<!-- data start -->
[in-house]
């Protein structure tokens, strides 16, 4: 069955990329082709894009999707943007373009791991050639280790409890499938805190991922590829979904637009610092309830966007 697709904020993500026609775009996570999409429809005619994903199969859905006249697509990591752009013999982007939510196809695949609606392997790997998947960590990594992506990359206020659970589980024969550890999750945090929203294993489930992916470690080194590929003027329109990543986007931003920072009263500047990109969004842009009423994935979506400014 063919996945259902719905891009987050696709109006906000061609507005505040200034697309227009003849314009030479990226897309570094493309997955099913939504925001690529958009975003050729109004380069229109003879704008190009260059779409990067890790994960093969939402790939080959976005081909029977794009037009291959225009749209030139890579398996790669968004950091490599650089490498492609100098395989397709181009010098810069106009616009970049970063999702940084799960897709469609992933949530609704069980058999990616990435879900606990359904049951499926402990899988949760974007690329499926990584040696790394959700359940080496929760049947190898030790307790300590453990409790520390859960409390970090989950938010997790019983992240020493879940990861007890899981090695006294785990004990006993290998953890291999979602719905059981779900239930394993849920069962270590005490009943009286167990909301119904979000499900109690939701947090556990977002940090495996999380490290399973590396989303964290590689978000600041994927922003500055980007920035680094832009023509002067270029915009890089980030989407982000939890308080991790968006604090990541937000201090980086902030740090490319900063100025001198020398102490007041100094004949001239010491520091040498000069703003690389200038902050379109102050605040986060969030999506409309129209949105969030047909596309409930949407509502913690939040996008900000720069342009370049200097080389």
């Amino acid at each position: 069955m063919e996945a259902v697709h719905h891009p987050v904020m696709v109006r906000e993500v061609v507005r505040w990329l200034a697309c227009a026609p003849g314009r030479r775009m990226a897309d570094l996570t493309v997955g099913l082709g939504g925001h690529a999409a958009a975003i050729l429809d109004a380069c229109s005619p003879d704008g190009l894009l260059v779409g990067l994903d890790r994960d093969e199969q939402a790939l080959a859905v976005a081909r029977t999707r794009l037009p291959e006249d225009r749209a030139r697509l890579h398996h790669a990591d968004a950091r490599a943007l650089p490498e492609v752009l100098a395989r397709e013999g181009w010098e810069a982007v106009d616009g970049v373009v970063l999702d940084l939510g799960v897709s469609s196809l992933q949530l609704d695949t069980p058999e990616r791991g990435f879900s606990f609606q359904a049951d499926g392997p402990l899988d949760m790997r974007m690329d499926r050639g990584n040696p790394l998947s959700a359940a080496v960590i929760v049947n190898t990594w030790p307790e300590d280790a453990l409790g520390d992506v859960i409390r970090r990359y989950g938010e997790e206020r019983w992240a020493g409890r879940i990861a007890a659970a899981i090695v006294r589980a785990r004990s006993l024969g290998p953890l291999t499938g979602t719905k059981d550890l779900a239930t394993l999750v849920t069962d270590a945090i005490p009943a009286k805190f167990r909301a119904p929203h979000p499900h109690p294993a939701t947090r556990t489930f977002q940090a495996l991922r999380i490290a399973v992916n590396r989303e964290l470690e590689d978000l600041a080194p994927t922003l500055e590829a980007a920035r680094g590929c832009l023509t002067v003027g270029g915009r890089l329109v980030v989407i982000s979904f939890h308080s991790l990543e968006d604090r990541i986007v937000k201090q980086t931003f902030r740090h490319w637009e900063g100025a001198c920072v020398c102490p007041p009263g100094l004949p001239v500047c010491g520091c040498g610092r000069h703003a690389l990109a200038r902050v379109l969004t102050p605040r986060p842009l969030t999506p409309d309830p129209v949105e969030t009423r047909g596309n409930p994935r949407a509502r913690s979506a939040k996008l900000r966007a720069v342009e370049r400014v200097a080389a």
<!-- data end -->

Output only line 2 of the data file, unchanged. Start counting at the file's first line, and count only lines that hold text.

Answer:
């Protein structure tokens, strides 16, 4: 069955990329082709894009999707943007373009791991050639280790409890499938805190991922590829979904637009610092309830966007 697709904020993500026609775009996570999409429809005619994903199969859905006249697509990591752009013999982007939510196809695949609606392997790997998947960590990594992506990359206020659970589980024969550890999750945090929203294993489930992916470690080194590929003027329109990543986007931003920072009263500047990109969004842009009423994935979506400014 063919996945259902719905891009987050696709109006906000061609507005505040200034697309227009003849314009030479990226897309570094493309997955099913939504925001690529958009975003050729109004380069229109003879704008190009260059779409990067890790994960093969939402790939080959976005081909029977794009037009291959225009749209030139890579398996790669968004950091490599650089490498492609100098395989397709181009010098810069106009616009970049970063999702940084799960897709469609992933949530609704069980058999990616990435879900606990359904049951499926402990899988949760974007690329499926990584040696790394959700359940080496929760049947190898030790307790300590453990409790520390859960409390970090989950938010997790019983992240020493879940990861007890899981090695006294785990004990006993290998953890291999979602719905059981779900239930394993849920069962270590005490009943009286167990909301119904979000499900109690939701947090556990977002940090495996999380490290399973590396989303964290590689978000600041994927922003500055980007920035680094832009023509002067270029915009890089980030989407982000939890308080991790968006604090990541937000201090980086902030740090490319900063100025001198020398102490007041100094004949001239010491520091040498000069703003690389200038902050379109102050605040986060969030999506409309129209949105969030047909596309409930949407509502913690939040996008900000720069342009370049200097080389």